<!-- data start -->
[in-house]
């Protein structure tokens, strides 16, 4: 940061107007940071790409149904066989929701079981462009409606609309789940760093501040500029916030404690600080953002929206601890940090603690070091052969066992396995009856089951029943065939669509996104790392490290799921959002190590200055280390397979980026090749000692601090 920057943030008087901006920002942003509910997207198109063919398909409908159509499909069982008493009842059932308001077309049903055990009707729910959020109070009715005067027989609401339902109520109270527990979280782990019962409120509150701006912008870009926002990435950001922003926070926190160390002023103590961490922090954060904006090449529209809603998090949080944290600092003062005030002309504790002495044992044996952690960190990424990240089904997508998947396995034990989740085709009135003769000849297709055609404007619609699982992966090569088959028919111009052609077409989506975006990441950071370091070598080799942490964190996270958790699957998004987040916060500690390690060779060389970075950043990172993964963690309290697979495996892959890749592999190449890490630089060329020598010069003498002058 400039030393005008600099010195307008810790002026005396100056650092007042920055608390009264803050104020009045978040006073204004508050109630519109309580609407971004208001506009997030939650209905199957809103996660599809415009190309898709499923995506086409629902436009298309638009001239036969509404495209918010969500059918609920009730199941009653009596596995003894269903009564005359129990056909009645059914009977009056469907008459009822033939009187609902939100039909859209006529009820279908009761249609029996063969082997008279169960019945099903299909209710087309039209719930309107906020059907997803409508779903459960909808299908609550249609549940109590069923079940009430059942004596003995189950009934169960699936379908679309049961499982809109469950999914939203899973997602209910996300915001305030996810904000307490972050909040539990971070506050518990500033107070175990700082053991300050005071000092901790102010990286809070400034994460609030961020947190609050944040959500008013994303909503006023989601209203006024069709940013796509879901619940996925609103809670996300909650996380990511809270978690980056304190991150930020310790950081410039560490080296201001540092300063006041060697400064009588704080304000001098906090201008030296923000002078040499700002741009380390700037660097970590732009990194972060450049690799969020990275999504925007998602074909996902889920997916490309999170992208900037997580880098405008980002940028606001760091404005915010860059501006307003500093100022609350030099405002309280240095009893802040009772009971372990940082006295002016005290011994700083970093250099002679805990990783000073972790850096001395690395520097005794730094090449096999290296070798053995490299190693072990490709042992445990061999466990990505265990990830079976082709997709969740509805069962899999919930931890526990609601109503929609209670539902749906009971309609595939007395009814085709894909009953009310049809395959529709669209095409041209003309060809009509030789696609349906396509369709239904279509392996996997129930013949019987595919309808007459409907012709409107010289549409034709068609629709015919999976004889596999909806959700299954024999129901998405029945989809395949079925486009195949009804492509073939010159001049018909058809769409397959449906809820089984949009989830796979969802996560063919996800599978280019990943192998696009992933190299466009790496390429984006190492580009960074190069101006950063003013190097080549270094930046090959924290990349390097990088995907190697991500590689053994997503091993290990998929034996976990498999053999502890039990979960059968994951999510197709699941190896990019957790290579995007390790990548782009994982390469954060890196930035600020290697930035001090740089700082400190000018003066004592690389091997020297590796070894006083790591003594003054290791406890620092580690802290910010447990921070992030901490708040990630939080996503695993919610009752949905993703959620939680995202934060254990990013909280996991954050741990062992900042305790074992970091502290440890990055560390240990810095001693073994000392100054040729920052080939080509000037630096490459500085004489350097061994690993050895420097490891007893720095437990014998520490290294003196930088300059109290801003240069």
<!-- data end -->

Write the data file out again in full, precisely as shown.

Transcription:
[in-house]
């Protein structure tokens, strides 16, 4: 940061107007940071790409149904066989929701079981462009409606609309789940760093501040500029916030404690600080953002929206601890940090603690070091052969066992396995009856089951029943065939669509996104790392490290799921959002190590200055280390397979980026090749000692601090 920057943030008087901006920002942003509910997207198109063919398909409908159509499909069982008493009842059932308001077309049903055990009707729910959020109070009715005067027989609401339902109520109270527990979280782990019962409120509150701006912008870009926002990435950001922003926070926190160390002023103590961490922090954060904006090449529209809603998090949080944290600092003062005030002309504790002495044992044996952690960190990424990240089904997508998947396995034990989740085709009135003769000849297709055609404007619609699982992966090569088959028919111009052609077409989506975006990441950071370091070598080799942490964190996270958790699957998004987040916060500690390690060779060389970075950043990172993964963690309290697979495996892959890749592999190449890490630089060329020598010069003498002058 400039030393005008600099010195307008810790002026005396100056650092007042920055608390009264803050104020009045978040006073204004508050109630519109309580609407971004208001506009997030939650209905199957809103996660599809415009190309898709499923995506086409629902436009298309638009001239036969509404495209918010969500059918609920009730199941009653009596596995003894269903009564005359129990056909009645059914009977009056469907008459009822033939009187609902939100039909859209006529009820279908009761249609029996063969082997008279169960019945099903299909209710087309039209719930309107906020059907997803409508779903459960909808299908609550249609549940109590069923079940009430059942004596003995189950009934169960699936379908679309049961499982809109469950999914939203899973997602209910996300915001305030996810904000307490972050909040539990971070506050518990500033107070175990700082053991300050005071000092901790102010990286809070400034994460609030961020947190609050944040959500008013994303909503006023989601209203006024069709940013796509879901619940996925609103809670996300909650996380990511809270978690980056304190991150930020310790950081410039560490080296201001540092300063006041060697400064009588704080304000001098906090201008030296923000002078040499700002741009380390700037660097970590732009990194972060450049690799969020990275999504925007998602074909996902889920997916490309999170992208900037997580880098405008980002940028606001760091404005915010860059501006307003500093100022609350030099405002309280240095009893802040009772009971372990940082006295002016005290011994700083970093250099002679805990990783000073972790850096001395690395520097005794730094090449096999290296070798053995490299190693072990490709042992445990061999466990990505265990990830079976082709997709969740509805069962899999919930931890526990609601109503929609209670539902749906009971309609595939007395009814085709894909009953009310049809395959529709669209095409041209003309060809009509030789696609349906396509369709239904279509392996996997129930013949019987595919309808007459409907012709409107010289549409034709068609629709015919999976004889596999909806959700299954024999129901998405029945989809395949079925486009195949009804492509073939010159001049018909058809769409397959449906809820089984949009989830796979969802996560063919996800599978280019990943192998696009992933190299466009790496390429984006190492580009960074190069101006950063003013190097080549270094930046090959924290990349390097990088995907190697991500590689053994997503091993290990998929034996976990498999053999502890039990979960059968994951999510197709699941190896990019957790290579995007390790990548782009994982390469954060890196930035600020290697930035001090740089700082400190000018003066004592690389091997020297590796070894006083790591003594003054290791406890620092580690802290910010447990921070992030901490708040990630939080996503695993919610009752949905993703959620939680995202934060254990990013909280996991954050741990062992900042305790074992970091502290440890990055560390240990810095001693073994000392100054040729920052080939080509000037630096490459500085004489350097061994690993050895420097490891007893720095437990014998520490290294003196930088300059109290801003240069």